In sum, we believe that there was sufficient evidence supporting Fagan's conspiracy conviction. The jury could reasonably have considered that his relationships with both Steuber and Earls were more involved and sophisticated than that of an isolated buyer-seller arrangement.

B. Jury Instructions


Fagan claims alternatively that his conviction can be reversed because the trial court erred in instructing the jury about the law of conspiracy. He maintains that the instructions as given enabled the jury to convict him on the conspiracy count based solely on a single drug transaction.


In reviewing challenges to jury instructions, we look at the charge as a whole and assess whether the jury was misled in any way as to the issues before it and as to its duty to determine those issues. United States v. Boykins, 9 F.3d 1278, 1285 (7th Cir.1993). Moreover, when as here, the party challenging the instructions did not object at trial, we review the challenge for plain error. Under the plain error standard, reversal is only appropriate to prevent a miscarriage of justice. United States v. White, 903 F.2d 457, 446-47 (7th Cir.1990).


Fagan alleges there was nothing informing the jury that they had to find a crime separate from the cocaine sale. Though he did not tender any such instruction, Fagan contends that the jury should have been advised that to be convicted, the government had to prove that he knew of, and had an interest in, Earls's distribution of drugs.


Fagan's argument ignores the language contained in Instructions No. 24 and 25 which specifically inform the jury that the essence of a conspiracy is an agreement to commit a criminal act. Instruction No. 24 also states that "the government must prove beyond a reasonable doubt that a defendant was aware of the common purpose, and was a willing participant, with the intent to advance the purpose of the conspiracy." The instruction goes on to say:


A person who has no knowledge of a conspiracy, but who happens to act in a way which advances some object or purpose of a conspiracy, does not become a member. In addition, neither mere association with conspirators, nor knowledge that something illegal was going on, standing alone, will show that any particular defendant was a member of a conspiracy.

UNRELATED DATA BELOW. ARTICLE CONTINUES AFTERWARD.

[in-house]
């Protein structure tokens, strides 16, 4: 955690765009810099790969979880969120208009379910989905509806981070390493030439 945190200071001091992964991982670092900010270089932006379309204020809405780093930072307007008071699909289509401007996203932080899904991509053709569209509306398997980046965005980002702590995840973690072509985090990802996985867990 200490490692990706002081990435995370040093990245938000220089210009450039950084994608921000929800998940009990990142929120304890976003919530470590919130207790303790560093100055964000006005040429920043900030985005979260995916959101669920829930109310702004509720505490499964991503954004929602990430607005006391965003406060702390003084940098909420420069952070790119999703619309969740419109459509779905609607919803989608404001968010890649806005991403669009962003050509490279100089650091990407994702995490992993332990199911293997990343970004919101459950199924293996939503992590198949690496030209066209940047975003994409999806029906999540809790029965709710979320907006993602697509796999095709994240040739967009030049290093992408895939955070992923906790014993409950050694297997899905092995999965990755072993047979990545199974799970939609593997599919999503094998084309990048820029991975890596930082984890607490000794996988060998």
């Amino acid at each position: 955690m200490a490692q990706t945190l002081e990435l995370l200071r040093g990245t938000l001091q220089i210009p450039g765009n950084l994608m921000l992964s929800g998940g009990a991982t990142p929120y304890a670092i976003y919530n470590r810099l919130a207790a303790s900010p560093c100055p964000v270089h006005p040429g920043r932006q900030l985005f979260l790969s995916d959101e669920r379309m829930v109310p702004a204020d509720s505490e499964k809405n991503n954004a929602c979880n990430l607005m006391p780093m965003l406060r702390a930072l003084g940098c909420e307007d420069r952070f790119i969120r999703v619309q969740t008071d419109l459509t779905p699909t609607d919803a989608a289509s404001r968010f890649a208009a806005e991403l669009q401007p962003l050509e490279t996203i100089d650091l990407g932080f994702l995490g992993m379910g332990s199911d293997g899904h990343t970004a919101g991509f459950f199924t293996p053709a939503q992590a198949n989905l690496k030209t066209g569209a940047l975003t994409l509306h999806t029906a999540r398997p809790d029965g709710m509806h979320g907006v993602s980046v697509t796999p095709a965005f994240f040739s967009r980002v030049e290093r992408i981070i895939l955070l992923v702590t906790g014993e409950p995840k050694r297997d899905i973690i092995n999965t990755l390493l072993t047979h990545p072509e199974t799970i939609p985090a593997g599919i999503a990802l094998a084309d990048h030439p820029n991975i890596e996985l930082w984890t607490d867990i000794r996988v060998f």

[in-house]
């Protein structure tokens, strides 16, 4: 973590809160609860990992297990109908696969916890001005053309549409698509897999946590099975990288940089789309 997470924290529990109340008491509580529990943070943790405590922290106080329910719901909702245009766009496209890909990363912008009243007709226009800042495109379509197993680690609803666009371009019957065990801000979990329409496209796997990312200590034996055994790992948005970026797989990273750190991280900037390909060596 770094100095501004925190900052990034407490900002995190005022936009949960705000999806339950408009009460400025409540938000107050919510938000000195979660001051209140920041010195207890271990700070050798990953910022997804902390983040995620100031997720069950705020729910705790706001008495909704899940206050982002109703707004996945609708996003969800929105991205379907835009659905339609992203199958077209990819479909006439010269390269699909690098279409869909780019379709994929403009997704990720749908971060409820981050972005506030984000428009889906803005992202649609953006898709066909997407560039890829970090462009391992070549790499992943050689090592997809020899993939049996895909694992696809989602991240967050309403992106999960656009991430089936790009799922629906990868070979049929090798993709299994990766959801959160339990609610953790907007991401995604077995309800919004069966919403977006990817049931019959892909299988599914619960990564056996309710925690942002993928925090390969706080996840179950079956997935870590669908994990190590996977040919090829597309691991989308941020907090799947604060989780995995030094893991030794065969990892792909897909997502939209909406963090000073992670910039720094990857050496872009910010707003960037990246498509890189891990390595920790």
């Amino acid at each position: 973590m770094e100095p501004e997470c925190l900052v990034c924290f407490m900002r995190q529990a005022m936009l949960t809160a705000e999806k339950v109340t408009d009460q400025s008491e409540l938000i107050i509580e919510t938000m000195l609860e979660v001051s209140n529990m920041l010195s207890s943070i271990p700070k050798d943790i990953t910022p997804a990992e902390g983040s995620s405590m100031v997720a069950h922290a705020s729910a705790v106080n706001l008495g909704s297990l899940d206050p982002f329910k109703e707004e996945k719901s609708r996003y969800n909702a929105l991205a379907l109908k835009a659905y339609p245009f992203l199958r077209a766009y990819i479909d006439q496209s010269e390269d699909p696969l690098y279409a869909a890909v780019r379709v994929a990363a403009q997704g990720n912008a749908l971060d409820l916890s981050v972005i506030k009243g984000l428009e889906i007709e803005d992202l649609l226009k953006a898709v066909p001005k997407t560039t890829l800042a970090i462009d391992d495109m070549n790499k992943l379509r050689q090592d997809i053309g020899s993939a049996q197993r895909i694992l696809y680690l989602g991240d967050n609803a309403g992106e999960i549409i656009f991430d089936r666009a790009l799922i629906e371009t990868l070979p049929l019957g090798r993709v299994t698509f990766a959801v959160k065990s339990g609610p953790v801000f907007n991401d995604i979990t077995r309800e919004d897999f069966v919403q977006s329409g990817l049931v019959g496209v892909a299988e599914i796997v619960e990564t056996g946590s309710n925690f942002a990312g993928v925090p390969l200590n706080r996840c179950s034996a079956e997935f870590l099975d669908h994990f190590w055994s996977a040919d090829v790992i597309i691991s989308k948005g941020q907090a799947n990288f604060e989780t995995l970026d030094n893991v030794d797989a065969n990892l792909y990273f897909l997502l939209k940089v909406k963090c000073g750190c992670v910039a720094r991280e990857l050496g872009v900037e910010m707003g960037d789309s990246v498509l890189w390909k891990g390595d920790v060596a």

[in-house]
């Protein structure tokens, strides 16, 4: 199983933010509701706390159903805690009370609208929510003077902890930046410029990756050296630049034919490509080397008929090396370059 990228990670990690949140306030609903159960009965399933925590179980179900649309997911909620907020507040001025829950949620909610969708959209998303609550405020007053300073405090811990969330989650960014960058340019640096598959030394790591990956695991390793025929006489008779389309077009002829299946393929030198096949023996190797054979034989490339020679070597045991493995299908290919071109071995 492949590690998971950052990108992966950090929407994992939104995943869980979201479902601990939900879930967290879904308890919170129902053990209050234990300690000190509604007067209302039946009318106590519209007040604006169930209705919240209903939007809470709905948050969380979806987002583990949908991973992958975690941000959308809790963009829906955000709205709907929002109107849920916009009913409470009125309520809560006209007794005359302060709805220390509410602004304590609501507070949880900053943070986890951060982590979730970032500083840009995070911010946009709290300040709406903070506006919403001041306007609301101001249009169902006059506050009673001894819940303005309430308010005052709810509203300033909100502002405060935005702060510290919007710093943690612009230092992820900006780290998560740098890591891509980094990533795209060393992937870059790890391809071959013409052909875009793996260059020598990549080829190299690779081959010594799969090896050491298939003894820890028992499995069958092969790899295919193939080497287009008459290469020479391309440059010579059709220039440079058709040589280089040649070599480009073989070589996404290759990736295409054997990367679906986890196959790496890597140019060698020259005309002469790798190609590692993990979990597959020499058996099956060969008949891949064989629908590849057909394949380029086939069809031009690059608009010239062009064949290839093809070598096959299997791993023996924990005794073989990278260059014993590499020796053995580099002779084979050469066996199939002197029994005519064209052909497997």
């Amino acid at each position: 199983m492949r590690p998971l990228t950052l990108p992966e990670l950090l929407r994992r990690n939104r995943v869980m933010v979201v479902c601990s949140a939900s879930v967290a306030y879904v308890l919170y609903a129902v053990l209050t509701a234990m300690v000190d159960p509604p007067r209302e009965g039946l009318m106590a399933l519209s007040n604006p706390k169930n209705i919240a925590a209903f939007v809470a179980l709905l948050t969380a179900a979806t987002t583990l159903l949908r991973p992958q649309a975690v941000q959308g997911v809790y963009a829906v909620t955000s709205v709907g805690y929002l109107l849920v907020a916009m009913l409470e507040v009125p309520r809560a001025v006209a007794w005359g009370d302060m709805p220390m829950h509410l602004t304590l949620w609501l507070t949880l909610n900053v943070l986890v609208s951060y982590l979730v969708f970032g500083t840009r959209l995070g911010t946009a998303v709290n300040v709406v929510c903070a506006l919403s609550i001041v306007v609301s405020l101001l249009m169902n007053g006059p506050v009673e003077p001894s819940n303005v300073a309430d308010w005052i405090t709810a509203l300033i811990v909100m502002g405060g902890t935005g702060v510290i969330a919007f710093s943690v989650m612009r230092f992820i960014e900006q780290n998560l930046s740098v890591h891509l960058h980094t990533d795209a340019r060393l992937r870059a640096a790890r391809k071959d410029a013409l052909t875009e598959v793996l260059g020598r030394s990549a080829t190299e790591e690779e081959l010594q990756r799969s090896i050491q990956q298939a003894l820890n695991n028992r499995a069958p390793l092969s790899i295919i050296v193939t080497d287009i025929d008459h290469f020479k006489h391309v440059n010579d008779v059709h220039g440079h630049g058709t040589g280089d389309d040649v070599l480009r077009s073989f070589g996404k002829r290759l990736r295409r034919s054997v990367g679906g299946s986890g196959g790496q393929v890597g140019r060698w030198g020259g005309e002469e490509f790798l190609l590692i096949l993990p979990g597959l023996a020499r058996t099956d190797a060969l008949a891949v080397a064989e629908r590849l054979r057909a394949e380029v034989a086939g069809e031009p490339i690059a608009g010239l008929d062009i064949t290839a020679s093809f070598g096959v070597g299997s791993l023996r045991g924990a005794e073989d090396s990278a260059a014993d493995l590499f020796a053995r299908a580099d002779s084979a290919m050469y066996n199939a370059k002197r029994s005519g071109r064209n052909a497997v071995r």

The trial court's instructions represent accurate statements of the law. The instructions as given not only make it clear that it is the agreement to distribute narcotics which is the essence of a conspiracy (rather than the sale itself), but also admonish the jury that before convicting him they must find that the defendant knew of the conspiracy and intentionally acted to further its aims.


That a conspiracy to distribute drugs cannot be based on isolated narcotics transactions is axiomatic. In a discrete single buyer-single seller drug deal, the participants do not share the necessary intent to distribute drugs. The seller is distributing, the buyer is buying for his own purposes. The only goal they have in common is to consummate the criminal act without detection. Even if the buyer is redistributing the drugs he purchased, before the jury can find a conspiracy to distribute, they must find that the seller was aware of this purpose and was attempting to aid the buyer in this endeavor. The instructions in this case make this clear and in the presence of an accurate instruction on the elements of conspiracy, the trial court's failure to give an unrequested instruction on the significance of the isolated buyer-seller transaction was not plain error.



Because the evidence in support of his conviction was sufficient and because the jury was properly instructed on the elements of conspiracy, Melvin Fagan's conviction is




The Honorable Albert J. Engel, United States Circuit Judge for the Sixth Circuit, is sitting by designation